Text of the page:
Friday, March 1, was the 27thlegislative day of the 2013 session of the Georgia General Assembly. As we close in on the 30th-day "cross-over" deadline for legislation to pass the House of Representatives in time to be considered by the Senate, or vice versa, this year, this has been a busy past week at the committee level. Three bills that I co-sponsored were favorably reported by their respective committees and now await action by the full House.
Editor, After all that has been said and done, I want to take a moment to reflect and thank the Hinesville Military Affairs Committee members and supporters for all their love and dedication to our first Veterans Salute event.
Editor, There is one day every year when my husband and I look forward to enjoying a free or reduced-price meal or treat in honor of our service to the United States of America. We also like to mingle with other veterans and current service members. Sadly, we were denied this opportunity Nov. 11 at Applebee's in Flemington.
While campaigning for his health care law - and in the years since its passage - President Obama repeatedly assured the American people that, "if you like your health-care plan, you'll be able to keep your health care plan."
Last week, family and friends gathered in the small town of Chattahoochee Hills, south of Atlanta, to celebrate a life well-lived.
Homecomings are the stuff of sweet dreams and dessert for breakfast - so perfect and delicious, but often followed by either a rude awakening or a few extra pounds. As a military family member who has experienced distances because of deployment and training, I can tell you it doesn't necessarily get any easier. The families who recently have or are welcoming home loved ones this week have a few battles ahead as they work together to find a new family life balance.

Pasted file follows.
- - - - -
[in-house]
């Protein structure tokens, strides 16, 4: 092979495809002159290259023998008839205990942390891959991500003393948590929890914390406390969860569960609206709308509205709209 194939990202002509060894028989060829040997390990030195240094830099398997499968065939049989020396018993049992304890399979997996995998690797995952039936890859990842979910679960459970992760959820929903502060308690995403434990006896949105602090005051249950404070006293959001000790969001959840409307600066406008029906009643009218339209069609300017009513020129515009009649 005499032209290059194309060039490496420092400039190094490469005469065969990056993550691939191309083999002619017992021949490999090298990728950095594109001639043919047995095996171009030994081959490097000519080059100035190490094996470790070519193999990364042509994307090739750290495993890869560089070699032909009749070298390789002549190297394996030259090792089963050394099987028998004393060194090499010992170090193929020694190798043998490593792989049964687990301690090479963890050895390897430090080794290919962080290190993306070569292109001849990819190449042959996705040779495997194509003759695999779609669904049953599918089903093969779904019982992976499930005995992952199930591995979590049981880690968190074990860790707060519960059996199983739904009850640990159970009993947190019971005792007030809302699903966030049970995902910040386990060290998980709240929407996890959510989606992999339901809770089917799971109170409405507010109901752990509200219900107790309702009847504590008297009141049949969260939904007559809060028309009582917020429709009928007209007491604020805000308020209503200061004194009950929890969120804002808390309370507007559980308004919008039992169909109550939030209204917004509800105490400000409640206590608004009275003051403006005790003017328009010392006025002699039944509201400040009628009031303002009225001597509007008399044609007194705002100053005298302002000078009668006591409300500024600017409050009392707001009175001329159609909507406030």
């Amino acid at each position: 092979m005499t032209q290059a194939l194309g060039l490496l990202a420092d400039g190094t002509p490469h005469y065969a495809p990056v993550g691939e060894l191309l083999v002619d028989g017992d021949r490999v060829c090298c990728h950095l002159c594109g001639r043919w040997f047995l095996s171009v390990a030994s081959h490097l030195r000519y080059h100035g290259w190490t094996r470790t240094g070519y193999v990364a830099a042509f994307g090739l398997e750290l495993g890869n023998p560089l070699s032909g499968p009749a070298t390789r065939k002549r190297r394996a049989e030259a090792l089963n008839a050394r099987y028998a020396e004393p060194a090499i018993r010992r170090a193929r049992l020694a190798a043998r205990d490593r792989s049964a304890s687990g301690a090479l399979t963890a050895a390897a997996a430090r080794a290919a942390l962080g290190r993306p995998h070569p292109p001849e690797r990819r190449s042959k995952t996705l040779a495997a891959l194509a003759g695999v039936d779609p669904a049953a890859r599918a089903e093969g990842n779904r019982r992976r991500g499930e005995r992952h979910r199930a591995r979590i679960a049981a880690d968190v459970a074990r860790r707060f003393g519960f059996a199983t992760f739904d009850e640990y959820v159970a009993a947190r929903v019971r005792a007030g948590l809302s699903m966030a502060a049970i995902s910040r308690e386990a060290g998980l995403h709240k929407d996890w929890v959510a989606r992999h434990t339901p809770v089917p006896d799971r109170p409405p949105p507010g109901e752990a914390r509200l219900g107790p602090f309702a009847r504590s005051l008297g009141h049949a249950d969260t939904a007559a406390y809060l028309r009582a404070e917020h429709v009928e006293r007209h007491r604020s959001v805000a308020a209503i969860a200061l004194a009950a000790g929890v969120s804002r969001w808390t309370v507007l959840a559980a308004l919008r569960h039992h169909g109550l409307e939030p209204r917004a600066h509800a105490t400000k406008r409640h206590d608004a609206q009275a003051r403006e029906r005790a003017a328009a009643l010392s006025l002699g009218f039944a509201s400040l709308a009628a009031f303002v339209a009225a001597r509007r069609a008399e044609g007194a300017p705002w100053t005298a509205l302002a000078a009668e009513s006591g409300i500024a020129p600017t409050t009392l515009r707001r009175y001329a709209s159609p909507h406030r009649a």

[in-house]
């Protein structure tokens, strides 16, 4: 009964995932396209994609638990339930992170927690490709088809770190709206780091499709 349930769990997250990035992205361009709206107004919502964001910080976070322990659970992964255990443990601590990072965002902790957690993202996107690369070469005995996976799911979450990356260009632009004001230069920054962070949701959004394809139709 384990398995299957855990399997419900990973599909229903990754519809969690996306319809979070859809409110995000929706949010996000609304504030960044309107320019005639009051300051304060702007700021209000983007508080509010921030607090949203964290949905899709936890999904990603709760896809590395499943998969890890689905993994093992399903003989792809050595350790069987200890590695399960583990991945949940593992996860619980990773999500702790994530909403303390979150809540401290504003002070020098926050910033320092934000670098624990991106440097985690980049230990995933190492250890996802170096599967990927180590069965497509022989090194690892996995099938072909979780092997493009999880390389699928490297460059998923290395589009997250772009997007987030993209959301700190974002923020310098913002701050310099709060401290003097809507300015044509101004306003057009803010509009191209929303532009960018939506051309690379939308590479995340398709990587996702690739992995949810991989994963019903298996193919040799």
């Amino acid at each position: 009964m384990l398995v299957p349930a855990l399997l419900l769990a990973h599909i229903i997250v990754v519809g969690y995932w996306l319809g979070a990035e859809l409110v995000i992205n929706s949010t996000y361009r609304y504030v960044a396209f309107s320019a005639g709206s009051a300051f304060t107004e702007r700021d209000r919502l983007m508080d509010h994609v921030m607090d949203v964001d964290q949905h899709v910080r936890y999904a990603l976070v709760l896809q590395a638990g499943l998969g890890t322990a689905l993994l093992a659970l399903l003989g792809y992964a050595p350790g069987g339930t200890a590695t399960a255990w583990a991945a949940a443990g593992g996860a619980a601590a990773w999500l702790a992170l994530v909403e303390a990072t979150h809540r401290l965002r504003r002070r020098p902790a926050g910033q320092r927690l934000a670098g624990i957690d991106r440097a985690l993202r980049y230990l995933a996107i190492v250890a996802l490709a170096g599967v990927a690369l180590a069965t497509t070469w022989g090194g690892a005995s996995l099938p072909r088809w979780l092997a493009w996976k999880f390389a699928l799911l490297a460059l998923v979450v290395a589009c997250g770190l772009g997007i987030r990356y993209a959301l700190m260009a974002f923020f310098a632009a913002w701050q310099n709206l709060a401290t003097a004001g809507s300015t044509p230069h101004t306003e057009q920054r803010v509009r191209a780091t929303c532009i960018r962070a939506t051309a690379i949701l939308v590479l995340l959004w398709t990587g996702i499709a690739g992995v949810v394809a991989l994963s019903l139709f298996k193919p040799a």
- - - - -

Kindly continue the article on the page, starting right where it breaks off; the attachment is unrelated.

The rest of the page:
Where has this year gone?
Welcome to the first of many military life columns. Whether it is among civilian friends or military colleagues, military life presents its own unique challenges and opportunities. Your neighbors, children's friends and strangers in the grocery store all have been affected in different ways by the military. In our community especially, we live, work and play next to military families without realizing it.
Around the corner, out in the country where we live, is a hardware store owned by a guy I have known since the day I was born. Our bassinets were next to each other in the hospital nursery.
The Internet is bad for me. I'm an obsessive worrier, and I've only gotten worse since the advent of search engines. I often think that if someone got a hold of my web-search queries, I'd end up an international laughing stock. Among the best last week: "Can you become addicted to nasal spray?" "Affects of eating slightly brown guacamole," "Can Tums cause kidney stones?" and "My cat ate cellophane."
We did it for four years while I was a member of the planning and zoning board of the city of Pooler. We did it for 11 years while I was serving as either Pooler mayor pro tem or mayor. And we've done it for the past nine years while I've served in the state Legislature.
I congratulate Mayor Clemontine Washington, who was able to turn out her core constituents for a decisive victory in Midway's municipal election last week, but I am very embarrassed for the city of Midway.
Welcome to the first of many military-life columns. Whether it is among civilian friends or military colleagues, military life presents its own unique challenges and opportunities. Your neighbors, children's friends and strangers in the grocery store all have been affected in different ways by the military. In our community especially, we live, work and play next to military families without realizing it.
Each Nov. 11, America takes time to honor and remember those who have put their lives on the line in the defense of this great nation.
Dear Dr. Morehead:
As Congress moves forward on budget negotiations, the word out of Washington is to expect nothing major: no grand bargain, just more stopgap, short-term fixes.